Since every printer is going to want files differently, it is important to contact the printer you plan to send your file(s) to and ask them if they have any specific requirements. They may often tell you that they need the font files or outline the text, account for a specific amount of bleed, save in a certain format, etc. Make note of these requirements and adjust the below mentioned steps as needed. If you don’t know who the printer is going to be, then the steps below should get your file(s) closer to print ready with only minimal changes required once a printer has been selected.

Outline Fonts

The very first thing I do is outline the type in my document. I do this for a couple of reasons: I don’t want to spend time finding the font file and sending with my document and most font licenses don’t allow you to give the files to other people. Some printers I have worked with try to get the font, but I simply just outline the text and explain that the fonts have been outlined.

Screen Shot 2012-08-22 at 12.38.46 PM

In Illustrator, this is done by selecting all of the text (that is editable), then go to Type > Create Outlines (Shift-Command-O on Mac or Shift-Ctrl-O on Windows). The type now becomes vector shapes. Once you do this and exit out of the document, you can no longer edit the text unless you simply redo it.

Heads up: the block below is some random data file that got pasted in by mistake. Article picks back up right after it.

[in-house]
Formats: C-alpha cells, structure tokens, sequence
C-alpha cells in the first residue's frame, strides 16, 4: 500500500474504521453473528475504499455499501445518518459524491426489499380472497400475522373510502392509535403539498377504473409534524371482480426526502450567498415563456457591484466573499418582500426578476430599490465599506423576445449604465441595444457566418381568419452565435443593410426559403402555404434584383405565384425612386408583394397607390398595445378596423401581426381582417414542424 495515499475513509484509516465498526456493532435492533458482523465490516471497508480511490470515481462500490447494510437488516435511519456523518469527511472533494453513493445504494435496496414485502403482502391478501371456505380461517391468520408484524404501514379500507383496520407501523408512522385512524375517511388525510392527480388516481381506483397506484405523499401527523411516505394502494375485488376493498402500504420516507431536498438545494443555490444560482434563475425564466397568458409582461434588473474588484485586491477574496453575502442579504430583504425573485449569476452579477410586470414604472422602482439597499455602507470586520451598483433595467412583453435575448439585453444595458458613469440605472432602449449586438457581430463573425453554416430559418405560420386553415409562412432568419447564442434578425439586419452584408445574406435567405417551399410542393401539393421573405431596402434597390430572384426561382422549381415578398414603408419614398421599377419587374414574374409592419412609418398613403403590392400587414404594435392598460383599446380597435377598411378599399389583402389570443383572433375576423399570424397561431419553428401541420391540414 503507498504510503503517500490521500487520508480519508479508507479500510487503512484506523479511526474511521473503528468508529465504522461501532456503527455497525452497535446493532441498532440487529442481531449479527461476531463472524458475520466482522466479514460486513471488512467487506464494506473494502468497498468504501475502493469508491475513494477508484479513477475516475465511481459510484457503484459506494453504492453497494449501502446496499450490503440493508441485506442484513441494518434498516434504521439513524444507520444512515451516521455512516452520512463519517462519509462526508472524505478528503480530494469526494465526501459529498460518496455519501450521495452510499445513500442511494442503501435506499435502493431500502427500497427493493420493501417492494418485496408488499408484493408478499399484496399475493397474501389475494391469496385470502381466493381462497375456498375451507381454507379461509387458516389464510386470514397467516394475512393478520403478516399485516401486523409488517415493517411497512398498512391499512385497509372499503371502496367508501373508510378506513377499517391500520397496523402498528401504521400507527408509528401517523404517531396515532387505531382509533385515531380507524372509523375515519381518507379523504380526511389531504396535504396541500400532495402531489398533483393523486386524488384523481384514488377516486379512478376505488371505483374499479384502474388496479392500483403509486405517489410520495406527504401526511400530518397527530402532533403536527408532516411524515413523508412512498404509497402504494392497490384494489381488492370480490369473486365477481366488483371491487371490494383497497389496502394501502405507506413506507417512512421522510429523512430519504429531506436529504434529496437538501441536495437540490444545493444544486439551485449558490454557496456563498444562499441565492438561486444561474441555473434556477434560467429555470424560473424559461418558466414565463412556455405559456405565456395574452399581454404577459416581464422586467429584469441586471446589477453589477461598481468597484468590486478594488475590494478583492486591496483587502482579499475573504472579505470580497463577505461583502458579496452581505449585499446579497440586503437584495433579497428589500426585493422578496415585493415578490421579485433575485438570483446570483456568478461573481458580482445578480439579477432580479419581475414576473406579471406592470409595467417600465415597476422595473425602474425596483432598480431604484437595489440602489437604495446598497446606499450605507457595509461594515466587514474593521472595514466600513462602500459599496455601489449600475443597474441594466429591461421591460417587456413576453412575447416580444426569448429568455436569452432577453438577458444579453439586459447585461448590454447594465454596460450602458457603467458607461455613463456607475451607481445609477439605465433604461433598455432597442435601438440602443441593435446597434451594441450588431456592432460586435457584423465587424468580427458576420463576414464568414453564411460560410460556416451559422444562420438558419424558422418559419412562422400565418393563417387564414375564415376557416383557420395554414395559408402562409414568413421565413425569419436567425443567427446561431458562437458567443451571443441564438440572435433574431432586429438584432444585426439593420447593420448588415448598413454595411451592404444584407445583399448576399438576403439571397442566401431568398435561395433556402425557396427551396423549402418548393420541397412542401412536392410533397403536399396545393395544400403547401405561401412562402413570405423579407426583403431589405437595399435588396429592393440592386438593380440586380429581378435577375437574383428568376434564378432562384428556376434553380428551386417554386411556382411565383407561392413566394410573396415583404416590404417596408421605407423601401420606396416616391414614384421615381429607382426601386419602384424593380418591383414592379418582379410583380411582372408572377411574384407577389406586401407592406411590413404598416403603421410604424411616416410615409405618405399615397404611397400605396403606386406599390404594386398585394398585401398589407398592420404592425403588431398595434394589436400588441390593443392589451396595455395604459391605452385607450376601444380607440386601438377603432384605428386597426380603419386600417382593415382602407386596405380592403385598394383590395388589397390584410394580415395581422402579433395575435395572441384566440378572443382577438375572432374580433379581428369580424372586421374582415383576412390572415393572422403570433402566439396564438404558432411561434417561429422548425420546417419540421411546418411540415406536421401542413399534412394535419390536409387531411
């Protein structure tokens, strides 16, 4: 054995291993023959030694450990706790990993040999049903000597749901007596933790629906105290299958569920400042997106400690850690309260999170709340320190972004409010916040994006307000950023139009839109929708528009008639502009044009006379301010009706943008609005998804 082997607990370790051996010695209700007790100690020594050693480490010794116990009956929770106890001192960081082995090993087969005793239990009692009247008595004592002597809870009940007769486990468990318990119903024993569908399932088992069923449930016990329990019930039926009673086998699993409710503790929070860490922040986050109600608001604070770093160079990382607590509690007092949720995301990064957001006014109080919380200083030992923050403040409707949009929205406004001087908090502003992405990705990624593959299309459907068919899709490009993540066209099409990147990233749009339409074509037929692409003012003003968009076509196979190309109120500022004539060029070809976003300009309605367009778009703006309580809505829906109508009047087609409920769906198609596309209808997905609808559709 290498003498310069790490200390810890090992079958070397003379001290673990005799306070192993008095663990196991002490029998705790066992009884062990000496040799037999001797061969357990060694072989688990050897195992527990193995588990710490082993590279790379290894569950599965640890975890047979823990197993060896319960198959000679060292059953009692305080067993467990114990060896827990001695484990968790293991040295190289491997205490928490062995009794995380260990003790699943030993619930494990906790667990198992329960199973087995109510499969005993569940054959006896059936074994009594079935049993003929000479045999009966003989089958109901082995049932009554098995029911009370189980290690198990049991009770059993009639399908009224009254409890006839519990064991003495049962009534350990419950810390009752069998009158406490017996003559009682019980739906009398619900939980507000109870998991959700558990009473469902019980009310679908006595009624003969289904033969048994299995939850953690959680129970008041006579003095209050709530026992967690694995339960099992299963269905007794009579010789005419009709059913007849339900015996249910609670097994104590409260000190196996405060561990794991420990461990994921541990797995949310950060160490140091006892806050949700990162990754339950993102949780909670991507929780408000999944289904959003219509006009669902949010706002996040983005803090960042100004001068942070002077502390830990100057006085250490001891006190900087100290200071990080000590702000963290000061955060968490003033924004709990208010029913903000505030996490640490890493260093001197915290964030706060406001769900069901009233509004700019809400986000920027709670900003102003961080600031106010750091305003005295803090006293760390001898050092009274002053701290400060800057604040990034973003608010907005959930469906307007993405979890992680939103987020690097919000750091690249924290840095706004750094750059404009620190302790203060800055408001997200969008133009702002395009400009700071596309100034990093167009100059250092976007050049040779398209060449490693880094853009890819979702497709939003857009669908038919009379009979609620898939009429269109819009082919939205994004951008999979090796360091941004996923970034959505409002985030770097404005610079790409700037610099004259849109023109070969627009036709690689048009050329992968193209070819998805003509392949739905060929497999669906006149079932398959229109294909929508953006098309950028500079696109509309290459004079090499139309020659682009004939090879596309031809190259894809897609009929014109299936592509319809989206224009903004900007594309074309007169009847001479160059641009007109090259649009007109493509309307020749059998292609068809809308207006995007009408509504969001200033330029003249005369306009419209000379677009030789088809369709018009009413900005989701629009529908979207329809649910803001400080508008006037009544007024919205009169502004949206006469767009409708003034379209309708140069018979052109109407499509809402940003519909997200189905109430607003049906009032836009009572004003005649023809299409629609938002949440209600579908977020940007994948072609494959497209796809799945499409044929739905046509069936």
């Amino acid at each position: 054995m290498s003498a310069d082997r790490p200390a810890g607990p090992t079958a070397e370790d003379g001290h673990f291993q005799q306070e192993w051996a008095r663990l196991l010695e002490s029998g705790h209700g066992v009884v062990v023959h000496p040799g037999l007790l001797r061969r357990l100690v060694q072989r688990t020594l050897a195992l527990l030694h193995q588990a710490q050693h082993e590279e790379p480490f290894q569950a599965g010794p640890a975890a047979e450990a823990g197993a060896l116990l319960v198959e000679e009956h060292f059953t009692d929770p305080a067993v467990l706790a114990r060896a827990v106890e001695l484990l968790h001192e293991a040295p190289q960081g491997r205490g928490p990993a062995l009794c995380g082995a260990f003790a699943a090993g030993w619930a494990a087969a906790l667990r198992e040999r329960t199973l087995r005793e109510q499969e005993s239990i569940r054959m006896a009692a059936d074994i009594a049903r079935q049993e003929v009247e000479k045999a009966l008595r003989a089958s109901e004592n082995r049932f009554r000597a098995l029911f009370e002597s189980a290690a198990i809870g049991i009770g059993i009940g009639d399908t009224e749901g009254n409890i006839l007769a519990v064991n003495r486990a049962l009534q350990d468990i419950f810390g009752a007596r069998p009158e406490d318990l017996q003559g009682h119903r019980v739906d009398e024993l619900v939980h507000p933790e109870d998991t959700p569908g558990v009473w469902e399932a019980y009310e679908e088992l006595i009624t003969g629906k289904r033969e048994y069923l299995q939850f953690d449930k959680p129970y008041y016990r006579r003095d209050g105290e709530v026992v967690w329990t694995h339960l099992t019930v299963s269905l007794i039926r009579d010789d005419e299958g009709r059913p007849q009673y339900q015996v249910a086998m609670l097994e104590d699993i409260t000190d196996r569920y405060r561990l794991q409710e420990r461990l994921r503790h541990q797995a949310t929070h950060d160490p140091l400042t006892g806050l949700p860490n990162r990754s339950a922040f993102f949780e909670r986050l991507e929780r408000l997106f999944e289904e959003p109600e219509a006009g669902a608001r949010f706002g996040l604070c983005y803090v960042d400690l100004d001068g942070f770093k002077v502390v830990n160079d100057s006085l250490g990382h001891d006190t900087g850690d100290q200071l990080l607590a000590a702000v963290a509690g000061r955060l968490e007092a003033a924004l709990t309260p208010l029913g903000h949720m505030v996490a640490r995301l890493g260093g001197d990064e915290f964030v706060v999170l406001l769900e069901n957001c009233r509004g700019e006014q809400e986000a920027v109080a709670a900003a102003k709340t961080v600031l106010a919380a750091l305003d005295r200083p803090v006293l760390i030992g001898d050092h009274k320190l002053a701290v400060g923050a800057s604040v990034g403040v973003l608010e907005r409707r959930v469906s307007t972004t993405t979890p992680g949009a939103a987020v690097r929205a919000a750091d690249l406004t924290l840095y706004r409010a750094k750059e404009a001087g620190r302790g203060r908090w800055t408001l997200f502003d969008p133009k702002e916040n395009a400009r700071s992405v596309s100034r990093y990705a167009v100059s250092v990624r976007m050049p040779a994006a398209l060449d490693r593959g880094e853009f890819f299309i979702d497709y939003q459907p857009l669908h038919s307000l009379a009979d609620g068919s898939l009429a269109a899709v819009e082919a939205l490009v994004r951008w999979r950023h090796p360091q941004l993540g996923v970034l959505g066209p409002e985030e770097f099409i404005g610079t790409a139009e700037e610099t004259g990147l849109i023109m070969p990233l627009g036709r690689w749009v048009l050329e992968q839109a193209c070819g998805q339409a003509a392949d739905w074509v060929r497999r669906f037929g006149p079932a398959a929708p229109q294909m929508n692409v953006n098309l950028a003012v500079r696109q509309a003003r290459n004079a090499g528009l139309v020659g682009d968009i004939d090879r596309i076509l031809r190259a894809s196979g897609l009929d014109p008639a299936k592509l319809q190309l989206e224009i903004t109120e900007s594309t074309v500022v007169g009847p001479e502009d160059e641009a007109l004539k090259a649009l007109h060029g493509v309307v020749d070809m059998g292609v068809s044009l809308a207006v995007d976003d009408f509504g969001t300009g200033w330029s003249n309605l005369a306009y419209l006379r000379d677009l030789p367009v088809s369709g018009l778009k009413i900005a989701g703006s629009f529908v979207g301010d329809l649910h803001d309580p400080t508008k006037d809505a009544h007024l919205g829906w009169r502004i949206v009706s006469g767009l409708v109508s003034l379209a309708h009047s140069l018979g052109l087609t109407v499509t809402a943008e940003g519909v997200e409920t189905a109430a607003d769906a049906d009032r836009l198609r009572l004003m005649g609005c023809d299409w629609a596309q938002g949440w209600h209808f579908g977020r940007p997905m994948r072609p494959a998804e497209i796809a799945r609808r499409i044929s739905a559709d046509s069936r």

Screen Shot 2012-08-22 at 12.45.19 PM

Check and adjust your bleeds

A bleed (in graphic design and printing) is any area on a printed document where the ink must run off the edge of the paper. Thus, in your document, you should actually run any colors off of the edge and then some to accomodate for the printer cutting your piece to the appropriate size. As you can see in my business card above, I indeed have a bleed on all four sides of my business card (please note that my business card size above is 3.5 inches by 1.5 inches).